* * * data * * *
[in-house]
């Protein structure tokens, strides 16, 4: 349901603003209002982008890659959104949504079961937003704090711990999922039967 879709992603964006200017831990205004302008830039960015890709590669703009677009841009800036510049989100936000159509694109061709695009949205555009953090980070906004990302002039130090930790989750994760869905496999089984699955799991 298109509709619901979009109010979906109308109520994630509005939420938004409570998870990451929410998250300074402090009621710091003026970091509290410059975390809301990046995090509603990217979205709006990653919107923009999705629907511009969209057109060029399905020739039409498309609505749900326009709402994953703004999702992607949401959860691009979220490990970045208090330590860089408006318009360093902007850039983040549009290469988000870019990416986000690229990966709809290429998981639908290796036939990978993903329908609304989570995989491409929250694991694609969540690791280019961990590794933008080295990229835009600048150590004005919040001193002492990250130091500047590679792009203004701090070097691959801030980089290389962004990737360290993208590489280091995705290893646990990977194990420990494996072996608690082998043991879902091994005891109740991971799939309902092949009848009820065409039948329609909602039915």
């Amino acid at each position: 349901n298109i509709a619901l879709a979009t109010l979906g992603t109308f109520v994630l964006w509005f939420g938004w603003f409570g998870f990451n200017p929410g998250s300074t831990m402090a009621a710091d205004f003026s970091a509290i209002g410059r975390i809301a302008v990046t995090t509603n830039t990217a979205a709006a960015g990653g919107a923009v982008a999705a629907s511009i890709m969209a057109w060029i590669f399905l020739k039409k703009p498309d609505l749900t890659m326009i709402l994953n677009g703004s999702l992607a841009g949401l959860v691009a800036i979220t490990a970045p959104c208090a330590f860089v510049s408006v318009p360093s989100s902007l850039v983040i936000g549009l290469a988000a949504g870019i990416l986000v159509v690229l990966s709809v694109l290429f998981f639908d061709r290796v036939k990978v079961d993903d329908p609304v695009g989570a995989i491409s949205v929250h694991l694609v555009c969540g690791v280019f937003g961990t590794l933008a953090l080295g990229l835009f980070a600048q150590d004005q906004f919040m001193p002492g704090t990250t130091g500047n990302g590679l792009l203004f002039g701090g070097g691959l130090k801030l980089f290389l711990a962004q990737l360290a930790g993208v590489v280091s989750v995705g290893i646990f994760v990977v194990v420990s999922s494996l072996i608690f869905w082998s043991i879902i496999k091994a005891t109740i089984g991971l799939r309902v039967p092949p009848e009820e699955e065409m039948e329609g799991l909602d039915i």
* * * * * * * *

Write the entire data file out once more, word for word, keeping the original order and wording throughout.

[in-house]
């Protein structure tokens, strides 16, 4: 349901603003209002982008890659959104949504079961937003704090711990999922039967 879709992603964006200017831990205004302008830039960015890709590669703009677009841009800036510049989100936000159509694109061709695009949205555009953090980070906004990302002039130090930790989750994760869905496999089984699955799991 298109509709619901979009109010979906109308109520994630509005939420938004409570998870990451929410998250300074402090009621710091003026970091509290410059975390809301990046995090509603990217979205709006990653919107923009999705629907511009969209057109060029399905020739039409498309609505749900326009709402994953703004999702992607949401959860691009979220490990970045208090330590860089408006318009360093902007850039983040549009290469988000870019990416986000690229990966709809290429998981639908290796036939990978993903329908609304989570995989491409929250694991694609969540690791280019961990590794933008080295990229835009600048150590004005919040001193002492990250130091500047590679792009203004701090070097691959801030980089290389962004990737360290993208590489280091995705290893646990990977194990420990494996072996608690082998043991879902091994005891109740991971799939309902092949009848009820065409039948329609909602039915």
């Amino acid at each position: 349901n298109i509709a619901l879709a979009t109010l979906g992603t109308f109520v994630l964006w509005f939420g938004w603003f409570g998870f990451n200017p929410g998250s300074t831990m402090a009621a710091d205004f003026s970091a509290i209002g410059r975390i809301a302008v990046t995090t509603n830039t990217a979205a709006a960015g990653g919107a923009v982008a999705a629907s511009i890709m969209a057109w060029i590669f399905l020739k039409k703009p498309d609505l749900t890659m326009i709402l994953n677009g703004s999702l992607a841009g949401l959860v691009a800036i979220t490990a970045p959104c208090a330590f860089v510049s408006v318009p360093s989100s902007l850039v983040i936000g549009l290469a988000a949504g870019i990416l986000v159509v690229l990966s709809v694109l290429f998981f639908d061709r290796v036939k990978v079961d993903d329908p609304v695009g989570a995989i491409s949205v929250h694991l694609v555009c969540g690791v280019f937003g961990t590794l933008a953090l080295g990229l835009f980070a600048q150590d004005q906004f919040m001193p002492g704090t990250t130091g500047n990302g590679l792009l203004f002039g701090g070097g691959l130090k801030l980089f290389l711990a962004q990737l360290a930790g993208v590489v280091s989750v995705g290893i646990f994760v990977v194990v420990s999922s494996l072996i608690f869905w082998s043991i879902i496999k091994a005891t109740i089984g991971l799939r309902v039967p092949p009848e009820e699955e065409m039948e329609g799991l909602d039915i």